Avoid Emotional Hunger to Beat Holiday Weight Gain

  • Published
  • By Capt. Denise Campbell, Registered Dietitian
  • Health Promotions, Spangdahlem Air Base
In the midst of the holiday season, there are two guarantees: emotions will be high, either because of relationships, stress, sadness or a combination of factors, and there will be A LOT of food...everywhere you go! 

Everyone responds to stress and the high emotions of the holidays differently, and one habit we want to avoid is feeding those feelings with food, otherwise known as emotional eating.

Emotional eating can get in the way of our weight loss goals and lead to unhealthy associations between food and mood. 

Emotional hunger is sudden and urgent and is hunger for a specific food.  For example, after a stressful phone call with a relative, all you want to eat is a bag of potato chips, even though you weren't hungry prior to the phone conversation. 

It is hunger "above the neck" that is paired with an emotion, and eating this way often leads to feeling guilty afterwards.  It is brought on by a thought, scent, or sight of a food, or a specific mood.

Here are a few tips to avoid overeating when the holiday emotions pile up:

Rate your hunger.  Before you reach for that cookie or extra glass of eggnog, rate your hunger on a scale of 1-10, which 1 being "famished" and 10 being "stuffed, uncomfortable."  If your hunger is a six or more, you may be eating for emotional reasons.

Write it down.  Keeping a food log or food diary, especially during stressful times, can help curb emotional eating.  Along with writing down the food you eat, also write the portion, time of day, and emotion you were feeling before you started eating.  This is a particularly helpful tool if you're not sure if you are an emotional eater; seeing it in black and white can help pinpoint triggers.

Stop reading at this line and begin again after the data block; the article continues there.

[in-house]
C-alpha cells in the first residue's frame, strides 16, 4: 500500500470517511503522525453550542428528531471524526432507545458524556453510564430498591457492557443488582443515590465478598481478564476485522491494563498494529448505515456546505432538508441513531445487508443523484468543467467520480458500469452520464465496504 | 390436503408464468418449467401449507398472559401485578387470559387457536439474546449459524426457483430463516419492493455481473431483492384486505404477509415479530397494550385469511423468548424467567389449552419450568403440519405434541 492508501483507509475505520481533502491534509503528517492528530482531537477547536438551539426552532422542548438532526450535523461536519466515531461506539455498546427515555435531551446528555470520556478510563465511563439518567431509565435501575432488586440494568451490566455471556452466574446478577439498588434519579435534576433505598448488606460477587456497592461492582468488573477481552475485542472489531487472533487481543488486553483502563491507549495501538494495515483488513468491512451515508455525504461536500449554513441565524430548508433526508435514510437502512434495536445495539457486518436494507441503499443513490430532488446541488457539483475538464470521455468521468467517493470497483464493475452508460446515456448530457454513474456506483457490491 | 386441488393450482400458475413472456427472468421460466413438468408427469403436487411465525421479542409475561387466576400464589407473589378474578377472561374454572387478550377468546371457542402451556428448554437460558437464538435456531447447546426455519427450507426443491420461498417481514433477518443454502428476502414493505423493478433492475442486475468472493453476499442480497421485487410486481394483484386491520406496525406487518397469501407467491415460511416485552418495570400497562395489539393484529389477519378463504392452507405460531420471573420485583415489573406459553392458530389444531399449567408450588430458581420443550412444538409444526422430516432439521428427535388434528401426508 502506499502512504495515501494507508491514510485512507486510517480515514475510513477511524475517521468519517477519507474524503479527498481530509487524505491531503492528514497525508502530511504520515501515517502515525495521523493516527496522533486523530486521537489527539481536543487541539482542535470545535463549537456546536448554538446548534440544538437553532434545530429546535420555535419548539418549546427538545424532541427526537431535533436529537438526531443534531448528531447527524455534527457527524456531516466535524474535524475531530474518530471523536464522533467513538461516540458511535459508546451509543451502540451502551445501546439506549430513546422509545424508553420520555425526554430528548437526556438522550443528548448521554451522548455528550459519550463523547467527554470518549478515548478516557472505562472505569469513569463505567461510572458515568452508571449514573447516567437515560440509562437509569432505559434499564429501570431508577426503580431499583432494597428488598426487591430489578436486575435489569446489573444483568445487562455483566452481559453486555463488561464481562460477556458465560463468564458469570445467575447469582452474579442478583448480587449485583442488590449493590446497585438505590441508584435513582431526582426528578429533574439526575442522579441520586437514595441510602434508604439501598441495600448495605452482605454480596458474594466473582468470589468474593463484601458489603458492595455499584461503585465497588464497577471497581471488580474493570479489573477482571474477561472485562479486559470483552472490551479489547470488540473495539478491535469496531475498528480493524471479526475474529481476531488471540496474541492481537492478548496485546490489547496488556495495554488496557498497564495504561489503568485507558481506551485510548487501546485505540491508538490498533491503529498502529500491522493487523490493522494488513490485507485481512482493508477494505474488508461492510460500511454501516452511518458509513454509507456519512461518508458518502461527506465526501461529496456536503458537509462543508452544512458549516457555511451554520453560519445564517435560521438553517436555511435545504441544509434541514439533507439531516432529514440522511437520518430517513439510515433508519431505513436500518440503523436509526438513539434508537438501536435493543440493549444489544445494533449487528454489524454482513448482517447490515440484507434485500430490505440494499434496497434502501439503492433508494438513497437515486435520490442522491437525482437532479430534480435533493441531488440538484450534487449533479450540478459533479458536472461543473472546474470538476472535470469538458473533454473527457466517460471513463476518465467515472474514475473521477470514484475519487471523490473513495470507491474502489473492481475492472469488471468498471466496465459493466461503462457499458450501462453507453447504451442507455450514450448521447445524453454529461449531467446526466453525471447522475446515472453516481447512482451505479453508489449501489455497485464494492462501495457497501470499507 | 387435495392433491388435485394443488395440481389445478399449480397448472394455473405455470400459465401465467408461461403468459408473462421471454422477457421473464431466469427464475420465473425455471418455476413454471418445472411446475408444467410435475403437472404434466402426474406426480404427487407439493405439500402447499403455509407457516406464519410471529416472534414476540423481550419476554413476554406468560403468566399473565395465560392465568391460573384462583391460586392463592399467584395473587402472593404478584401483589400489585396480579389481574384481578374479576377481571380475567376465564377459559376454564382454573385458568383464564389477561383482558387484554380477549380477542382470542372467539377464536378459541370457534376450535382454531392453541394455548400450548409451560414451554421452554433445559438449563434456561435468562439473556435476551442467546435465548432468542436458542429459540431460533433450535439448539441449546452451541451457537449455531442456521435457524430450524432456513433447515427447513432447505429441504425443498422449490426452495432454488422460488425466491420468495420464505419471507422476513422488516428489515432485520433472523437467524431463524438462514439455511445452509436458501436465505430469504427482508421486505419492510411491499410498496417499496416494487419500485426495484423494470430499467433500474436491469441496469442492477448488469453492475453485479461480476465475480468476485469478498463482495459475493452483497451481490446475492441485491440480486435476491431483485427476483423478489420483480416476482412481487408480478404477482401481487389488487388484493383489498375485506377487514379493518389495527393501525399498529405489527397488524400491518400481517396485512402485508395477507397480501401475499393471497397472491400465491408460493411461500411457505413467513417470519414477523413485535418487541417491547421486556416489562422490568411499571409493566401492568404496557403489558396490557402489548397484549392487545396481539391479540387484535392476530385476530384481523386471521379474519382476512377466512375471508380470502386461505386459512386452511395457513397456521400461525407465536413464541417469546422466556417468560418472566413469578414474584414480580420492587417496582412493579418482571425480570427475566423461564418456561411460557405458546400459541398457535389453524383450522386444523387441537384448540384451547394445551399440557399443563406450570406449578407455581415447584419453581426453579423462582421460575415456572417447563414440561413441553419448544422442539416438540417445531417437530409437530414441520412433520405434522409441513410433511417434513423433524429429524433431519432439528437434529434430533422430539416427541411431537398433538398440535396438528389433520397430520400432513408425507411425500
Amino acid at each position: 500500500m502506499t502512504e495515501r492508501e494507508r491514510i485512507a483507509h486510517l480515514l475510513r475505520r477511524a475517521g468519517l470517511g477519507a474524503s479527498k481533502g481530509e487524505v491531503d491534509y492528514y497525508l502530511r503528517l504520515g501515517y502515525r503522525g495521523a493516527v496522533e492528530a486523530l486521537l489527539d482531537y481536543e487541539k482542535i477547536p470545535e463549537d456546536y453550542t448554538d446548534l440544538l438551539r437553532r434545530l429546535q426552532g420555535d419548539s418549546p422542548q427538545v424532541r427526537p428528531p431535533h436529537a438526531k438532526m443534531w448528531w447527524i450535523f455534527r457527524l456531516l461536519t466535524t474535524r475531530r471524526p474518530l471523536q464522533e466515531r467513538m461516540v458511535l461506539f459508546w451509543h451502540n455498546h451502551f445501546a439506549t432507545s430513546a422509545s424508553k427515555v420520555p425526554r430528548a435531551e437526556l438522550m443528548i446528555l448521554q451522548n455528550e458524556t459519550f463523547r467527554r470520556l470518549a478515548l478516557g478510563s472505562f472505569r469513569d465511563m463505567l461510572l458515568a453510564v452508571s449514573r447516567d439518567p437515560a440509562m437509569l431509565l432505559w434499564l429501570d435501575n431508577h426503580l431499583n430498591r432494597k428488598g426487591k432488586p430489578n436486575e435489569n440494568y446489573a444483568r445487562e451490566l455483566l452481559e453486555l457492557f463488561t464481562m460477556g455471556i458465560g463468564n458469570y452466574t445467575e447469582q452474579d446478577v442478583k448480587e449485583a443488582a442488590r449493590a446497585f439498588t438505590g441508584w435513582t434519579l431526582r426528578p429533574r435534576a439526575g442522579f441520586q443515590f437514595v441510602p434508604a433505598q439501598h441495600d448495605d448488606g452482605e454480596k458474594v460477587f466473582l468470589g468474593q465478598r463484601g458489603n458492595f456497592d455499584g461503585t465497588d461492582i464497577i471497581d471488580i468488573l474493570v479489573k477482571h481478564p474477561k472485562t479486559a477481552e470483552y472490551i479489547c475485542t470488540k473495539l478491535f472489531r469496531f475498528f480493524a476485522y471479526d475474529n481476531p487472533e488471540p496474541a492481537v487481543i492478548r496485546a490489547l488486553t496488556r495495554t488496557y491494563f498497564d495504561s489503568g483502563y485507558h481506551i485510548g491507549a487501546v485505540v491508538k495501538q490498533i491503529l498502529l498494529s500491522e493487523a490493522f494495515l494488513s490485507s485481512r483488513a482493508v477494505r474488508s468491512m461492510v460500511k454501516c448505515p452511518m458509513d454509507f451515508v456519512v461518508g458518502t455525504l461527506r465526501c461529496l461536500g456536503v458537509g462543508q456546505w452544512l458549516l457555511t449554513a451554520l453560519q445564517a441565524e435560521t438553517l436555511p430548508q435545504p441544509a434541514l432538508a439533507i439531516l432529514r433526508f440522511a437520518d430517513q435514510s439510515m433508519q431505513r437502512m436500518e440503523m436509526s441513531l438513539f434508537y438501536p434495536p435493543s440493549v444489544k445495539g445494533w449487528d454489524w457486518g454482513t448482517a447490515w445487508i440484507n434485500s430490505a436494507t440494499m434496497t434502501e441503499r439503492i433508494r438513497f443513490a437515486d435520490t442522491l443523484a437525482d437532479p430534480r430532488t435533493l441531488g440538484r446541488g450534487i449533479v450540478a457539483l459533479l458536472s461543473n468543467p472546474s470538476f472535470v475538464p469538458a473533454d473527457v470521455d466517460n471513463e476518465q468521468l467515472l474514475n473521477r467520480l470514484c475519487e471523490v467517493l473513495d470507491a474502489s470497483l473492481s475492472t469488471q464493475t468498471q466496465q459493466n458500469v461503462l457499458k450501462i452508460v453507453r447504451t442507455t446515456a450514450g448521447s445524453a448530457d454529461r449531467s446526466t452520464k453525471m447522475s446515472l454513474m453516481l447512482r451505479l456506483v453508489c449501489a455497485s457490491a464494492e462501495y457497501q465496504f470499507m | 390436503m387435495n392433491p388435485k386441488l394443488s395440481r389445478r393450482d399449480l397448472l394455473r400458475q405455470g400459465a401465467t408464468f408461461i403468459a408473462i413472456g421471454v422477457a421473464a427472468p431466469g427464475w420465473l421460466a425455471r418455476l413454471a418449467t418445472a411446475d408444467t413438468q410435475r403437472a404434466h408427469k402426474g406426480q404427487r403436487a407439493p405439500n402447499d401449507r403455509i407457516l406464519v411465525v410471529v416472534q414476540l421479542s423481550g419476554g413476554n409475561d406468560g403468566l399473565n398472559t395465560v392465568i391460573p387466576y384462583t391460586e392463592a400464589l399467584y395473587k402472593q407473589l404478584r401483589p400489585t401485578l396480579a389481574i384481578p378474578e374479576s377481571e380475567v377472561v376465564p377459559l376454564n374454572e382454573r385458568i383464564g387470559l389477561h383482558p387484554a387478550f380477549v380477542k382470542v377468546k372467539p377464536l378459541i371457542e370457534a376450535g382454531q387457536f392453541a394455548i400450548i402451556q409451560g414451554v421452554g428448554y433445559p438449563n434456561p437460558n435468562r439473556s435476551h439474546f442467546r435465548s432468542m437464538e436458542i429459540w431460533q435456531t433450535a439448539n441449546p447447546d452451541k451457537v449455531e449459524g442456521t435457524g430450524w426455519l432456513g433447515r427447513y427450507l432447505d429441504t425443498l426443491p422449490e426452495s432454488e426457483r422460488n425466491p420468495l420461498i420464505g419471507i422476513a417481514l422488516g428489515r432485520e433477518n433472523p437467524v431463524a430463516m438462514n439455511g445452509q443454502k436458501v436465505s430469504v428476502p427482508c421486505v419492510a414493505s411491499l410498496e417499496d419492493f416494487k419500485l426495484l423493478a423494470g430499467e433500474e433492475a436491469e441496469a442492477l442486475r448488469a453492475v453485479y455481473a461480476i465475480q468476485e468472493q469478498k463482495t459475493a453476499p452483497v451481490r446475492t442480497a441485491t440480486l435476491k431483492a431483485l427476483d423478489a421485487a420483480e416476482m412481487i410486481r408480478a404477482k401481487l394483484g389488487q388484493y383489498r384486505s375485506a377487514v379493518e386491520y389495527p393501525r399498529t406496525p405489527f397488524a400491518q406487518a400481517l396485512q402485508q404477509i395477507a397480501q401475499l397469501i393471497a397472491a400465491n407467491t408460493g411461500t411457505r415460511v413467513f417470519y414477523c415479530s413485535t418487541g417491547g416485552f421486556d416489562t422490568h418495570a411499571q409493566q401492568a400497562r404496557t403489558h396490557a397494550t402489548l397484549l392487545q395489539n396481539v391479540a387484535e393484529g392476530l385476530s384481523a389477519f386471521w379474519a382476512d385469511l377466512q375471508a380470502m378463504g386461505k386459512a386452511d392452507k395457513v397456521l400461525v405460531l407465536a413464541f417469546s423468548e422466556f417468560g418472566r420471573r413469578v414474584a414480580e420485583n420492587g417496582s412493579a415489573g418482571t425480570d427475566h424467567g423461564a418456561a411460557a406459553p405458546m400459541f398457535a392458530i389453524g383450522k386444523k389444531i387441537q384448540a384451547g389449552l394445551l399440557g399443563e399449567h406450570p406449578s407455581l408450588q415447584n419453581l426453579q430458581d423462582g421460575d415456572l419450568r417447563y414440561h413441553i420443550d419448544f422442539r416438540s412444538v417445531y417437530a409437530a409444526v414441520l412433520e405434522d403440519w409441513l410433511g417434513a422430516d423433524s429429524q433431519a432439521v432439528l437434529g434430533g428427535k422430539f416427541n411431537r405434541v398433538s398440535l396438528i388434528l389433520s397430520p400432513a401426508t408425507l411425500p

Know your trigger foods.  During stressful times, it's important we limit our access to trigger foods (foods that cause us to overeat.)  Our willpower is finite, so it's best to leave those leftovers at the potluck or on the shelf at the grocery store, and just say 'no' once instead of risking overeating later.

Stock up!  However, we want to ensure we do have access to healthy snacks if we are physically hungry, so purchase perishable and non-perishable healthy options to have on hand when physical hunger strikes!  These snacks should be nutrition boosts, so stock up on fruits, vegetables, low-fat yogurt or cheese, or low-sodium nuts and seeds.

Show compassion.  During the holidays, we tend to show more compassion and generosity toward others, and it's important we do the same for ourselves!  Self-compassion is important to recognize what caused us to overeat, forgive ourselves, and then set a plan to avoid that situation in the future.  Focus on the positive changes you have made, and remember the path to good health isn't about being perfect for a short period of time, but to be consistently good for a long period of time.

Seek professional help.  At Spangdahlem Air Base, we have resources to help you overcome emotion eating.  The Behavioral Health Optimization Program at the Medical Clinic can help you manage stress and emotions without reaching for a snack, and the Health Promotions office can help you build an eating pattern that will allow you to meet your goals and still enjoy the holiday season! 

Call the appointment line at 452-8333 for more information or to set-up an appointment.